CFO Talk: Modeling Demand Beyond the Simple Financial Model: An Interview with Lance Rubin and Giles Male
Steve: When I think of models, I immediately picture forecasts, capital spending, some of the things you talked about earlier. Today, what type of models are in biggest demand?
LanceThere is one in particular that we have seen interest in. Social benefit bond modeling. We’ve seen quite a lot of this in Australia because our society is trying to tackle public private partnerships (PPPs). These are partnership between the public sector and the private sector, government and non for profit organizations. For example, toll roads and other infrastructure assets.
We have been doing this for the last two to three years and we’ve just closed one recently around disadvantaged youth that don’t attend school. Our model forecasts the impact that has on society and homelessness. Modeling is starting to be used more than just, as you say, for cashflow. I mean, cashflow is always important, but commercial profits and balance sheets and all the rest, now we are talking about social issues. It is incredibly empowering for myself and my staff who work on these projects because they know at the end of it our work could potentially save someone’s life. Our input may change the future direction of society and that is pretty empowering. When starting my financial modeling career, I would never have thought we could construct models that would have this type of impact.
Steve: That is eye opening, Lance. Using models in a way that have more than just a financial impact.
In the scenario you describe above, the results have a long tail. To make your model accurate enough for investors to consider the opportunity do you need a lot of data? Is this a cross between modeling and data analytics?
Lance: You hit the nail on the head. It plays a huge role. I think that’s part of the challenge around the data, because quite often there will be people saying certain things and certain metrics and key hurdles. So, what happens is there’s various trigger points that kick in at various measurement periods during the bond.
So, the point of the PPPs is to raise money to pay for the project. We issue a bond, a debt instrument that pays a coupon with principal repayment based on those measurement points. So, data is incredibly important at those measurement points to work out, is this program successful or not? If it’s successful, then the coupon ratchets up or ratchets down. Giles mentioned earlier the scenario analysis and sensitivities, which is pretty much or should be in most models. In this case, it is critical.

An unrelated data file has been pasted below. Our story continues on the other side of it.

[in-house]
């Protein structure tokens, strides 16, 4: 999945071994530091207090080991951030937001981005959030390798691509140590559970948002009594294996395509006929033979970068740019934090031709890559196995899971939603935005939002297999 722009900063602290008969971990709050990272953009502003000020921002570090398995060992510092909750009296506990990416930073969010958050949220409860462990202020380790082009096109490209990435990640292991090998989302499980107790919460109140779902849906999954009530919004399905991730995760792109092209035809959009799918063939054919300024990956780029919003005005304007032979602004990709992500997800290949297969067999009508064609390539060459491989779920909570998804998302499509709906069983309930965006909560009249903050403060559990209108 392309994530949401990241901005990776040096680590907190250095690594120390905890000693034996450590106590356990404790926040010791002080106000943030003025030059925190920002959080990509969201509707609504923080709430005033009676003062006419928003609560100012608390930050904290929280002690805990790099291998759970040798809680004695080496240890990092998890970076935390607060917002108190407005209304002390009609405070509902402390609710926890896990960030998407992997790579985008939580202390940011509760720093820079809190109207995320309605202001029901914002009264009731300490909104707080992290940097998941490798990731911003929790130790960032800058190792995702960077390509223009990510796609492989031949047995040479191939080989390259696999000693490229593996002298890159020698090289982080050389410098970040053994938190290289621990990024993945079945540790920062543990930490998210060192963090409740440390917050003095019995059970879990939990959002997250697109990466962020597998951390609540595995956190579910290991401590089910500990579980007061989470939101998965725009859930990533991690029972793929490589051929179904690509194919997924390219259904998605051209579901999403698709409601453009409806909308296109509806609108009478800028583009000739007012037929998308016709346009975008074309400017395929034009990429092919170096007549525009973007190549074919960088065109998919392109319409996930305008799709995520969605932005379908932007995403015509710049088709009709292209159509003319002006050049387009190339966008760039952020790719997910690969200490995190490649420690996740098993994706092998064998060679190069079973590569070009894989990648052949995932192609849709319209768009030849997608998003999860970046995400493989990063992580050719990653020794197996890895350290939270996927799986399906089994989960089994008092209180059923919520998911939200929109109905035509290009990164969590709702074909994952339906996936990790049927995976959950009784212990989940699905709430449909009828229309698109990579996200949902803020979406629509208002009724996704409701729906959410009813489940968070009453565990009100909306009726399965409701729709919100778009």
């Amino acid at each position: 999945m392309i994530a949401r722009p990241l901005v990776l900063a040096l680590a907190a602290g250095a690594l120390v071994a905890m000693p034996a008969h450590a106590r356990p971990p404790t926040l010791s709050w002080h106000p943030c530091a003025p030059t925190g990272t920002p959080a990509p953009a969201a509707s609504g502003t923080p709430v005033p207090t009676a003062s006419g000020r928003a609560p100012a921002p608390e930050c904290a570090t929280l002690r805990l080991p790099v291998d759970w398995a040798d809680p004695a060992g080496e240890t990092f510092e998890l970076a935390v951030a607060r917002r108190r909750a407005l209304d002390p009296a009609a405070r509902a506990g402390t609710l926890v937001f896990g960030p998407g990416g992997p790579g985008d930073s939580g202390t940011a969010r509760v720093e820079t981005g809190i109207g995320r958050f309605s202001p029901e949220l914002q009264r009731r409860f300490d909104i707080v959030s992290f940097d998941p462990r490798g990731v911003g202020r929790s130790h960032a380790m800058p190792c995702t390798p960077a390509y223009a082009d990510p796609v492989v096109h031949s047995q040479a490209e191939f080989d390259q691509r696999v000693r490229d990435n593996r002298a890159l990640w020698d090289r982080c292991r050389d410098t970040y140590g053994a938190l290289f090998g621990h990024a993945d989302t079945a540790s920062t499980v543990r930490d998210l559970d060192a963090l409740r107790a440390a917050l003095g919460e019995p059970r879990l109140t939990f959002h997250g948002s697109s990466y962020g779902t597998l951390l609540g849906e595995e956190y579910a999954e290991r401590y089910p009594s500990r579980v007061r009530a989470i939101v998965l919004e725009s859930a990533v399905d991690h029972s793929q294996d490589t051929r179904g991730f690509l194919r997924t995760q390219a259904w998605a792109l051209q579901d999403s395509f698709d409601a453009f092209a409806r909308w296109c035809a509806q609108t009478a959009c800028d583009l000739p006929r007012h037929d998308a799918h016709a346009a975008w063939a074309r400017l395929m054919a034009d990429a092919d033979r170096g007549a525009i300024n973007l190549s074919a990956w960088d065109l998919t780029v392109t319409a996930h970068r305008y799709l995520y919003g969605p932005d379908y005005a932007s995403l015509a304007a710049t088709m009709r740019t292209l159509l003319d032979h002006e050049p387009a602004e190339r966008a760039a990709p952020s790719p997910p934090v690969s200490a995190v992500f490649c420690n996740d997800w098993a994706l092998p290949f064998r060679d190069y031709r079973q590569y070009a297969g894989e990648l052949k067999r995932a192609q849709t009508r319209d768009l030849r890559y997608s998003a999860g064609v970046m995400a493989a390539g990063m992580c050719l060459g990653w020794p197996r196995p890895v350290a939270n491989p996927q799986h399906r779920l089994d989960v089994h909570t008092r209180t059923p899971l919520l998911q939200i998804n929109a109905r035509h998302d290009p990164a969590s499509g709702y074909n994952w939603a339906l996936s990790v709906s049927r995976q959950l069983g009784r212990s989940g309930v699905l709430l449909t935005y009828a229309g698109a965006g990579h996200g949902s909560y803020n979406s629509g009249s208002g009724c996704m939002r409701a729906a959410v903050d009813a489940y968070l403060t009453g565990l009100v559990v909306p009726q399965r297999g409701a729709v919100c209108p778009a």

So, data is important. But you don’t need the data to build the model, but you absolutely need the data to run the program. You need specific measures at specific points in time, to determine if we are successful or not. You cannot necessarily measure everything so it’s a control group that you are putting through a program. There’s anecdotal evidence of what this will do for society, like not having to build more hospitals if people get sick or, you know, other infrastructure assets that you need to develop. All these aspects and the measuring of those data points become incredibly powerful, but also quite political. You end up in this really interesting debate between politics and data and modeling and society. It’s a really sort of nice little melting pot of complexity, which is a weird, but increasingly important, space to be in as a financial analyst.
Steve: That is quite an example, it opens the mind to what these models can do. I have been a practicing CFO my whole career with a mindset that is all about a financial outcome. PPPs have a whole different aspect to them that I didn’t expect. Thank you for sharing that.
Giles: I have a different anecdotal story for you from my experience. So the answer to your first question, What type of models are in biggest demand? The most common thing I see is people looking for ways to automate the exporting of actual results. We see a huge amount of manual copy paste work that we solve for small and medium sized enterprises (SMEs) with excel add-in tools. I’ve built some crazy models. One was trying to estimate the number of commercial washing machines a hotel group needed based on the size and weight of dirty laundry from hotel rooms and the number of vans being used in the number of deliveries to a commercial property. It was a nightmare to try and work out. I had to run scenarios for a mobile gin bar. So how many bottles of gin did they need? Scenarios where how many people at an event have got alcohol problems, which was an interesting one to build as well.
Steve: It sounds like we are trying to fix a social ills there to, Giles. I guess the sky’s the limit when it comes to modeling for decision making. If there is a decision to be made, there may be a model behind it.
That wraps up today’s CFO talk. Thank you for joining us Lance and Giles. I sure appreciate it.
Lance/Giles Pleasure. Thanks, Steve.
Steve CFO.University is a community of member scholars, companies and trusted advisers committed to the professional development of chief financial officers.
Next in our series with Lance and Giles - How is Modeling Changing and Why Should CFOs Care?
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